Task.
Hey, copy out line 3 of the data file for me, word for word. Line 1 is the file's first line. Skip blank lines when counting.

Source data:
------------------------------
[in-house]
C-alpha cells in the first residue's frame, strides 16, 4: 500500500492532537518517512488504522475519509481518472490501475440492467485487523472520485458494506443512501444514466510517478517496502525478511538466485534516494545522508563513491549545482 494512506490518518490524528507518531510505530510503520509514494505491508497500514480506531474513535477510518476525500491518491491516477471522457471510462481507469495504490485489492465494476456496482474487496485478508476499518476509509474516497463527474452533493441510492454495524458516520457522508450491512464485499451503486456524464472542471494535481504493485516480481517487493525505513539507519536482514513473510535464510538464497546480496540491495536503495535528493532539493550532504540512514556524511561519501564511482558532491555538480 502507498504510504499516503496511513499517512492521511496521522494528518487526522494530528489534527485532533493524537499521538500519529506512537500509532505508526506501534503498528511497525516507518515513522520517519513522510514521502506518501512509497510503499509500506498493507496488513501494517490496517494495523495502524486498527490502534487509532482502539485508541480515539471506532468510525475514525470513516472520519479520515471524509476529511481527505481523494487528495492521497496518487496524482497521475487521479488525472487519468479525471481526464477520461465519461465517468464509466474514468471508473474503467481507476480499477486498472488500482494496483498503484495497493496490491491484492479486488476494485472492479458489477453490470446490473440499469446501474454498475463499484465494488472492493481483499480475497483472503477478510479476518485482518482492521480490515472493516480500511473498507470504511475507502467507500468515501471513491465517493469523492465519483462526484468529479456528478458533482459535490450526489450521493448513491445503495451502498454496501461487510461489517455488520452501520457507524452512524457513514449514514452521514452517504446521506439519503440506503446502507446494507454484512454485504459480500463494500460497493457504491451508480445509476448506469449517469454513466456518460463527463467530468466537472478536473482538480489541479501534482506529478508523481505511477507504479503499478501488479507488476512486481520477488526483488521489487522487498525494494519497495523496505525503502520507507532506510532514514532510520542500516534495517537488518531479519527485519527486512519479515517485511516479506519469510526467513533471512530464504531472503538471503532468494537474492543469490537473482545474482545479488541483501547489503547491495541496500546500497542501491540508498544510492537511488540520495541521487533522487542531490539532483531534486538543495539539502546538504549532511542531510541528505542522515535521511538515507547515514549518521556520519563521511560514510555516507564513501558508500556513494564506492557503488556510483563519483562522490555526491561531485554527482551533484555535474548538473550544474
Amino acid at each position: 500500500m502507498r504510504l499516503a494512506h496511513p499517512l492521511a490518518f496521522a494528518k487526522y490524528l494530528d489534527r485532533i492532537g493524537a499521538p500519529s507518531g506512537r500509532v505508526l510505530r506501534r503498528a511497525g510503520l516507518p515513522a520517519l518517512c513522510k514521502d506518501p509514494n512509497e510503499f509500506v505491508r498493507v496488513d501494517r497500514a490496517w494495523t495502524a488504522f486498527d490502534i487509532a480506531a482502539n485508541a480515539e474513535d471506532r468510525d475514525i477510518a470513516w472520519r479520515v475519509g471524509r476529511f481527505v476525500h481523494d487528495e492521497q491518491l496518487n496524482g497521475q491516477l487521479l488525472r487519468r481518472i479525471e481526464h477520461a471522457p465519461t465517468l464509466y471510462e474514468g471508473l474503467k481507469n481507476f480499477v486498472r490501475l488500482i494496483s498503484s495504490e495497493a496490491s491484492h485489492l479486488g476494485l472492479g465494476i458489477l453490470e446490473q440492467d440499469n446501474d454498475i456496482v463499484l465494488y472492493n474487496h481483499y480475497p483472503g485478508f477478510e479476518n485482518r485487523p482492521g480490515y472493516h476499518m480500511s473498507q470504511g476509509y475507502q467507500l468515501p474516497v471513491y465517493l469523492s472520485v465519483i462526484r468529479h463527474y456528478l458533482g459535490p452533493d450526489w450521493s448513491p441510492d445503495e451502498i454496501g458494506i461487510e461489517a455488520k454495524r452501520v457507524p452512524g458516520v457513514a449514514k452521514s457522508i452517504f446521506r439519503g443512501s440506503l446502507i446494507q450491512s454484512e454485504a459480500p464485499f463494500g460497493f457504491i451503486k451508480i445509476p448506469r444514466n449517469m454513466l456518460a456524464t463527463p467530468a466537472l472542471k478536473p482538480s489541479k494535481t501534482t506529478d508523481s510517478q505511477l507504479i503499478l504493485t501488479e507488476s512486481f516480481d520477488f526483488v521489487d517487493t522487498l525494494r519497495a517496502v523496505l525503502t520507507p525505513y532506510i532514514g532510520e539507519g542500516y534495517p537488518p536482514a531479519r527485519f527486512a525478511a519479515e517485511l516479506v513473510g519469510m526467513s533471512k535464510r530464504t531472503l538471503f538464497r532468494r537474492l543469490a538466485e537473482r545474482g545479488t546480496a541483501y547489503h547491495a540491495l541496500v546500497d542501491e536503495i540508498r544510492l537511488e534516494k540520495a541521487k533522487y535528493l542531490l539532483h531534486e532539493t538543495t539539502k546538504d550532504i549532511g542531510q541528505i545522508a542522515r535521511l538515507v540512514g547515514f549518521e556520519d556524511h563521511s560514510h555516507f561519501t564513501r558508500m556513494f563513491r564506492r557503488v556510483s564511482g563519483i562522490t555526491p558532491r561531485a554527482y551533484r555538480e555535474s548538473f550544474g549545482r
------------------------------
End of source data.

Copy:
Amino acid at each position: 500500500m502507498r504510504l499516503a494512506h496511513p499517512l492521511a490518518f496521522a494528518k487526522y490524528l494530528d489534527r485532533i492532537g493524537a499521538p500519529s507518531g506512537r500509532v505508526l510505530r506501534r503498528a511497525g510503520l516507518p515513522a520517519l518517512c513522510k514521502d506518501p509514494n512509497e510503499f509500506v505491508r498493507v496488513d501494517r497500514a490496517w494495523t495502524a488504522f486498527d490502534i487509532a480506531a482502539n485508541a480515539e474513535d471506532r468510525d475514525i477510518a470513516w472520519r479520515v475519509g471524509r476529511f481527505v476525500h481523494d487528495e492521497q491518491l496518487n496524482g497521475q491516477l487521479l488525472r487519468r481518472i479525471e481526464h477520461a471522457p465519461t465517468l464509466y471510462e474514468g471508473l474503467k481507469n481507476f480499477v486498472r490501475l488500482i494496483s498503484s495504490e495497493a496490491s491484492h485489492l479486488g476494485l472492479g465494476i458489477l453490470e446490473q440492467d440499469n446501474d454498475i456496482v463499484l465494488y472492493n474487496h481483499y480475497p483472503g485478508f477478510e479476518n485482518r485487523p482492521g480490515y472493516h476499518m480500511s473498507q470504511g476509509y475507502q467507500l468515501p474516497v471513491y465517493l469523492s472520485v465519483i462526484r468529479h463527474y456528478l458533482g459535490p452533493d450526489w450521493s448513491p441510492d445503495e451502498i454496501g458494506i461487510e461489517a455488520k454495524r452501520v457507524p452512524g458516520v457513514a449514514k452521514s457522508i452517504f446521506r439519503g443512501s440506503l446502507i446494507q450491512s454484512e454485504a459480500p464485499f463494500g460497493f457504491i451503486k451508480i445509476p448506469r444514466n449517469m454513466l456518460a456524464t463527463p467530468a466537472l472542471k478536473p482538480s489541479k494535481t501534482t506529478d508523481s510517478q505511477l507504479i503499478l504493485t501488479e507488476s512486481f516480481d520477488f526483488v521489487d517487493t522487498l525494494r519497495a517496502v523496505l525503502t520507507p525505513y532506510i532514514g532510520e539507519g542500516y534495517p537488518p536482514a531479519r527485519f527486512a525478511a519479515e517485511l516479506v513473510g519469510m526467513s533471512k535464510r530464504t531472503l538471503f538464497r532468494r537474492l543469490a538466485e537473482r545474482g545479488t546480496a541483501y547489503h547491495a540491495l541496500v546500497d542501491e536503495i540508498r544510492l537511488e534516494k540520495a541521487k533522487y535528493l542531490l539532483h531534486e532539493t538543495t539539502k546538504d550532504i549532511g542531510q541528505i545522508a542522515r535521511l538515507v540512514g547515514f549518521e556520519d556524511h563521511s560514510h555516507f561519501t564513501r558508500m556513494f563513491r564506492r557503488v556510483s564511482g563519483i562522490t555526491p558532491r561531485a554527482y551533484r555538480e555535474s548538473f550544474g549545482r